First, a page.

|COOKIES: By using this website you agree that we can place Google Analytics Cookies on your device for performance monitoring.|
University of Cambridge > Talks.cam > Financial History Seminar > Blissfully Ignorant: The Rôle of State Financial and Managerial Assistance in the Decline of the British Shipbuilding Industry, 1945-1980
Blissfully Ignorant: The Rôle of State Financial and Managerial Assistance in the Decline of the British Shipbuilding Industry, 1945-1980
If you have a question about this talk, please contact D'Maris Coffman.
The economic history of British shipbuilding after 1945 has tendency to lament and eulogise a lost industry, attributing blame along the way to whatever institution is considered guilty for the crime of allowing so many shipyards to close. This paper, however, will present a factual and objective picture of the relative and absolute decline of British shipbuilding and by utilising contemporary financial and economic data will demonstrate that the demise of the industry was not caused by foreign competition, but rather by the parochial world view of management, labour and government that limited the ability of shipbuilding companies in the United Kingdom to take advantage of market conditions in the 1960s and 70s.
Indeed, this paper will conclusively demonstrate that shipbuilding in the United Kingdom actually declined when the demand for newly constructed vessels was rising exponentially and demand was outstripping supply. It will also demonstrate that during the 1960s the demand for vessels was heavily influenced by the demand for crude oil in industrialised and industrialising nations and as a result large crude oil carriers, the so called ‘supertankers’, were financed by speculative arrangements set up by merchant banks in the City of London. Finally, this paper will show that these economic trends were highly apparent, not only in their genesis during the late 1950s but also during the entire 1960s and early 1970s and were systematically ignored, underrated or indeed berated by decision makers involved in the British shipbuilding industry. In short, this paper is not about lamentation, nor is it a eulogy, it is an accurate and factual critique of the decisions made in the 1960s that condemned shipbuilding in the United Kingdom to an early grave at a time when it should have been thriving in favourable market conditions.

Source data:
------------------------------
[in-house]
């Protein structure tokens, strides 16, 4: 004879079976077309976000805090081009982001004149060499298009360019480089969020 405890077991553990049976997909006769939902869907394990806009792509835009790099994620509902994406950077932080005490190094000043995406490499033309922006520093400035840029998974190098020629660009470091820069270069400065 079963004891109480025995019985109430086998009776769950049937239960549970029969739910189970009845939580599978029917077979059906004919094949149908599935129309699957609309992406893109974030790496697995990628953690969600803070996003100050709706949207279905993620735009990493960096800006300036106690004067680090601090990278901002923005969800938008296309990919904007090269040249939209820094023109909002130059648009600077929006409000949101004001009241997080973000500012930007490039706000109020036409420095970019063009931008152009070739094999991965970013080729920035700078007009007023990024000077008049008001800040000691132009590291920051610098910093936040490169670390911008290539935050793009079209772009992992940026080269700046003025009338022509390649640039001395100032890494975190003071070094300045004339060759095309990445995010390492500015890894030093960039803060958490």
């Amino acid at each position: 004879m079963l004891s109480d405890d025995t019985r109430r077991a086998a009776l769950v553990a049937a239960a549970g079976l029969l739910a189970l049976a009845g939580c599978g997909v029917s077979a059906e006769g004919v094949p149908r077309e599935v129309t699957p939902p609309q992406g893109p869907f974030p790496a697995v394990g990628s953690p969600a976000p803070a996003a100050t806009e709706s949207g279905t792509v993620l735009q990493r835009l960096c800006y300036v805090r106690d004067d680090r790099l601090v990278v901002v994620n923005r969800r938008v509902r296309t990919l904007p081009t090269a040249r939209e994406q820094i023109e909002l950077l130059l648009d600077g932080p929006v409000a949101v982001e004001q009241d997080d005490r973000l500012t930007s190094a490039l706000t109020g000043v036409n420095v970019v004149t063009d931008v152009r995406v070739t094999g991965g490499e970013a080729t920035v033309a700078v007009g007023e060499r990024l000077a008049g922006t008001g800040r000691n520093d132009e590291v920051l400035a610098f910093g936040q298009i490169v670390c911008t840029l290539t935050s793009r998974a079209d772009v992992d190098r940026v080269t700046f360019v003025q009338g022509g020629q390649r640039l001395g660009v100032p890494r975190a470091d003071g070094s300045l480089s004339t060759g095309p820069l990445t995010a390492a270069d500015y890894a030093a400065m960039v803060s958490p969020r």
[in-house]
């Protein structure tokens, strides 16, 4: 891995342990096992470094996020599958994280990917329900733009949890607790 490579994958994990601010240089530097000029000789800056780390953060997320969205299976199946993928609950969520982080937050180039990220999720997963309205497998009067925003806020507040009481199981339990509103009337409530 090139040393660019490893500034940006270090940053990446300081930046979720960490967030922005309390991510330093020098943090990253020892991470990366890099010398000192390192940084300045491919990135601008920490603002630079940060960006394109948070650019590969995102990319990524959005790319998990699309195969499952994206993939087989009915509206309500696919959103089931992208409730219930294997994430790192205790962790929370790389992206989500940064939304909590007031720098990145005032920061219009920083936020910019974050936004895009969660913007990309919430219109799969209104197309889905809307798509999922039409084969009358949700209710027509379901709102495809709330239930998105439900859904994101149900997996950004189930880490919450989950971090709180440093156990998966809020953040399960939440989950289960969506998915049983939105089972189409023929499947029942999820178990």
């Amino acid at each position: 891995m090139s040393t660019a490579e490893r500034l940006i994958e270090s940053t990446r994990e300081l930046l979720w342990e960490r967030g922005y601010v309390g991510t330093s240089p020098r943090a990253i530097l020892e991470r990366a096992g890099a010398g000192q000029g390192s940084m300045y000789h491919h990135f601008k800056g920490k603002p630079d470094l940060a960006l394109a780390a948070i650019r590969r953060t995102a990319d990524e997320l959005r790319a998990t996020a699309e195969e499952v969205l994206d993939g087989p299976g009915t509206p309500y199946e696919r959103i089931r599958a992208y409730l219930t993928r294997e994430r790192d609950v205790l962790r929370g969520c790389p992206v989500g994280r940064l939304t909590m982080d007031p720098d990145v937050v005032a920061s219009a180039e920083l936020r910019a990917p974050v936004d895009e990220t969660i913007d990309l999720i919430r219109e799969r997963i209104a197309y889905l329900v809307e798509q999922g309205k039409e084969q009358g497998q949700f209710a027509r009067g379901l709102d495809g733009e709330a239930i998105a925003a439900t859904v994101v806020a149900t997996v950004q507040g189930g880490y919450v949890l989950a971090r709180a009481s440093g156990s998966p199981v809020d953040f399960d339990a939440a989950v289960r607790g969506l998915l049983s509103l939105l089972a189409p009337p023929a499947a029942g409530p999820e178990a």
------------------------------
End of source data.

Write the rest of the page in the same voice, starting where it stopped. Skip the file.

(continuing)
This talk is part of the Financial History Seminar series.
This talk is included in these lists:
Note that ex-directory lists are not shown.
Other listsCyber Security Society talks RCEAL Tuesday Colloquia Cambridge Network Healthcare SIG
Other talksMythologizing popular scientists: the cult of Feynman and the image of Sagan Jaroslav and the Taste for Folkloric Performances in Socialist Mongolia: an Ideal–Type Inspired from Fictional Literature Visions of Power Sets of integers with no large sum-free subset The Oldest Illustrated Book in Cambridge - a Reconsideration of the St Augustine Gospels ‘No Smiling Please’: Northcote Thomas’ ethnographic portraits of southern Nigeria